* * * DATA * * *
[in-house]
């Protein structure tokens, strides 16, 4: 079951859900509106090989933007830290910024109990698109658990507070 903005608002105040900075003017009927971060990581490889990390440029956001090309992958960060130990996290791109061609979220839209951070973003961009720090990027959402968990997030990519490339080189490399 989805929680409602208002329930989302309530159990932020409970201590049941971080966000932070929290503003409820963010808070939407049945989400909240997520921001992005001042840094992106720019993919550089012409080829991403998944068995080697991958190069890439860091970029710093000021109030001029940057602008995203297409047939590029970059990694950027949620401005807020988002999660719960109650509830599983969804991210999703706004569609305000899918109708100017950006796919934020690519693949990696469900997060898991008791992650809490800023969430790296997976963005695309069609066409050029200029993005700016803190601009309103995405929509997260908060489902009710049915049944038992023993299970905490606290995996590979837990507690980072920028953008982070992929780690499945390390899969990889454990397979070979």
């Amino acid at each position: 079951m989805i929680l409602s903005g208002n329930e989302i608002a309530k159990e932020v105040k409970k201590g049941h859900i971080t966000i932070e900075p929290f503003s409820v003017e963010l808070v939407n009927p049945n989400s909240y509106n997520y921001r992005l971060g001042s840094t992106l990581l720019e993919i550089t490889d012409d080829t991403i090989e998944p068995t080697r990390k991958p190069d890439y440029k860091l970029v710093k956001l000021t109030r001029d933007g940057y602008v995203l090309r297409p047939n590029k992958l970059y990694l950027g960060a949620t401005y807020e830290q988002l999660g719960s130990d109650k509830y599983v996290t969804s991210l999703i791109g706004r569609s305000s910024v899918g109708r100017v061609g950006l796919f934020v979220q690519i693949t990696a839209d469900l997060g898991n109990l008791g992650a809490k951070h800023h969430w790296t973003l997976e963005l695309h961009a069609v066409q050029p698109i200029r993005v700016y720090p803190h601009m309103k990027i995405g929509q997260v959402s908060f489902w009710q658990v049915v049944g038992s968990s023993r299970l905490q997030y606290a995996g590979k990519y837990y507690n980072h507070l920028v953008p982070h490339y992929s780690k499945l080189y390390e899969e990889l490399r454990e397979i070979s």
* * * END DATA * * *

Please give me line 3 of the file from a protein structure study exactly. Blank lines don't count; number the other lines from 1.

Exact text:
């Amino acid at each position: 079951m989805i929680l409602s903005g208002n329930e989302i608002a309530k159990e932020v105040k409970k201590g049941h859900i971080t966000i932070e900075p929290f503003s409820v003017e963010l808070v939407n009927p049945n989400s909240y509106n997520y921001r992005l971060g001042s840094t992106l990581l720019e993919i550089t490889d012409d080829t991403i090989e998944p068995t080697r990390k991958p190069d890439y440029k860091l970029v710093k956001l000021t109030r001029d933007g940057y602008v995203l090309r297409p047939n590029k992958l970059y990694l950027g960060a949620t401005y807020e830290q988002l999660g719960s130990d109650k509830y599983v996290t969804s991210l999703i791109g706004r569609s305000s910024v899918g109708r100017v061609g950006l796919f934020v979220q690519i693949t990696a839209d469900l997060g898991n109990l008791g992650a809490k951070h800023h969430w790296t973003l997976e963005l695309h961009a069609v066409q050029p698109i200029r993005v700016y720090p803190h601009m309103k990027i995405g929509q997260v959402s908060f489902w009710q658990v049915v049944g038992s968990s023993r299970l905490q997030y606290a995996g590979k990519y837990y507690n980072h507070l920028v953008p982070h490339y992929s780690k499945l080189y390390e899969e990889l490399r454990e397979i070979s």